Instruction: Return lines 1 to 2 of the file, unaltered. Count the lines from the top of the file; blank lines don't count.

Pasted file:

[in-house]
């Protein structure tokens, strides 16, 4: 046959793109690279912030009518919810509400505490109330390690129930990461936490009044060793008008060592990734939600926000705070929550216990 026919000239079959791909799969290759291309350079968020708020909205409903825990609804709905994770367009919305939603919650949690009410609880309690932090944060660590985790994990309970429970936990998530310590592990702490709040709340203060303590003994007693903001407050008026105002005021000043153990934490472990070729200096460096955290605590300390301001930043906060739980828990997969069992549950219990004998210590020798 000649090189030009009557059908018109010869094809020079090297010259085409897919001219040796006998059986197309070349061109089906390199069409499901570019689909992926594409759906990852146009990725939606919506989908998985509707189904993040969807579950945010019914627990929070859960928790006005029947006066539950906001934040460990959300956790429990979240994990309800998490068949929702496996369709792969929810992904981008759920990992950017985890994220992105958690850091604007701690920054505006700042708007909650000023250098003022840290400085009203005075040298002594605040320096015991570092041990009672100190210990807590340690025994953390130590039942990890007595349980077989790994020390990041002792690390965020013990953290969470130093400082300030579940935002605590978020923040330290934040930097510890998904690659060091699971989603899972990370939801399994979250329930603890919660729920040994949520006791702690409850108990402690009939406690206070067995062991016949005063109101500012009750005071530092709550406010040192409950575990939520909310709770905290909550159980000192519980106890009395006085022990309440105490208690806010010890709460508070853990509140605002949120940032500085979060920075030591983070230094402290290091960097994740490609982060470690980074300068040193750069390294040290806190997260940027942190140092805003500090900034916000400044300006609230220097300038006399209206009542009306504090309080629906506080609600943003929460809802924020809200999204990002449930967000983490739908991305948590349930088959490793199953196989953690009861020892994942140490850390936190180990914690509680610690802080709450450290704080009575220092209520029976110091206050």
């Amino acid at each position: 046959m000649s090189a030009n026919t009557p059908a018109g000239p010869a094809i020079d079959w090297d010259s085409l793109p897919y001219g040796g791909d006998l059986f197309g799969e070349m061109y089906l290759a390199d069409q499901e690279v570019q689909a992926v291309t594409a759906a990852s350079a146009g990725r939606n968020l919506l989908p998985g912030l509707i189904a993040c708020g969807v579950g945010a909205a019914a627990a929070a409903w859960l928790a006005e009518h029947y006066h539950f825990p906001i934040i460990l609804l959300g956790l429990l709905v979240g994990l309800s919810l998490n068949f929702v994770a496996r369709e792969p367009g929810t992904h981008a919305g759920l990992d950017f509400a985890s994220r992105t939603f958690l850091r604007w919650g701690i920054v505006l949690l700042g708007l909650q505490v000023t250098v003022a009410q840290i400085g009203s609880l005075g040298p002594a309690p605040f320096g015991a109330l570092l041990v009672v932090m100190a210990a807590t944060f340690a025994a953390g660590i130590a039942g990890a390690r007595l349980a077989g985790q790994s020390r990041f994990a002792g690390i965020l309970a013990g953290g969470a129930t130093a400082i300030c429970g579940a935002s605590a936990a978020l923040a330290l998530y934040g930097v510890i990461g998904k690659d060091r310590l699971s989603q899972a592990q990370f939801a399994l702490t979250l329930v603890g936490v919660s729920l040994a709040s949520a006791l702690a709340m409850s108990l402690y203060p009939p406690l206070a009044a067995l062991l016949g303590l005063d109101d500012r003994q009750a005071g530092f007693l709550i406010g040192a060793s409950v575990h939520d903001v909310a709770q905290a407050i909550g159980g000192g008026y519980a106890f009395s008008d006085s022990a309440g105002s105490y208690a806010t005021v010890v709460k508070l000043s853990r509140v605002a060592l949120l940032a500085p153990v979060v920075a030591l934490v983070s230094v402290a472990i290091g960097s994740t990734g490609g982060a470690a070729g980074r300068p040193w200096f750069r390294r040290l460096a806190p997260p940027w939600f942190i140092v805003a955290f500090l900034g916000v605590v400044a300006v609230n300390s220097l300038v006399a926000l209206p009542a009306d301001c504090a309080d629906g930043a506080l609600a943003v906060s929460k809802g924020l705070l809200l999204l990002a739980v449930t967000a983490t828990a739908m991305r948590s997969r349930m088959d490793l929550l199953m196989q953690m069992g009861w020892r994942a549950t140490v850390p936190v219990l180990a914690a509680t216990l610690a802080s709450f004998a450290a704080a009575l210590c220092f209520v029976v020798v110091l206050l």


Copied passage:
[in-house]
């Protein structure tokens, strides 16, 4: 046959793109690279912030009518919810509400505490109330390690129930990461936490009044060793008008060592990734939600926000705070929550216990 026919000239079959791909799969290759291309350079968020708020909205409903825990609804709905994770367009919305939603919650949690009410609880309690932090944060660590985790994990309970429970936990998530310590592990702490709040709340203060303590003994007693903001407050008026105002005021000043153990934490472990070729200096460096955290605590300390301001930043906060739980828990997969069992549950219990004998210590020798 000649090189030009009557059908018109010869094809020079090297010259085409897919001219040796006998059986197309070349061109089906390199069409499901570019689909992926594409759906990852146009990725939606919506989908998985509707189904993040969807579950945010019914627990929070859960928790006005029947006066539950906001934040460990959300956790429990979240994990309800998490068949929702496996369709792969929810992904981008759920990992950017985890994220992105958690850091604007701690920054505006700042708007909650000023250098003022840290400085009203005075040298002594605040320096015991570092041990009672100190210990807590340690025994953390130590039942990890007595349980077989790994020390990041002792690390965020013990953290969470130093400082300030579940935002605590978020923040330290934040930097510890998904690659060091699971989603899972990370939801399994979250329930603890919660729920040994949520006791702690409850108990402690009939406690206070067995062991016949005063109101500012009750005071530092709550406010040192409950575990939520909310709770905290909550159980000192519980106890009395006085022990309440105490208690806010010890709460508070853990509140605002949120940032500085979060920075030591983070230094402290290091960097994740490609982060470690980074300068040193750069390294040290806190997260940027942190140092805003500090900034916000400044300006609230220097300038006399209206009542009306504090309080629906506080609600943003929460809802924020809200999204990002449930967000983490739908991305948590349930088959490793199953196989953690009861020892994942140490850390936190180990914690509680610690802080709450450290704080009575220092209520029976110091206050």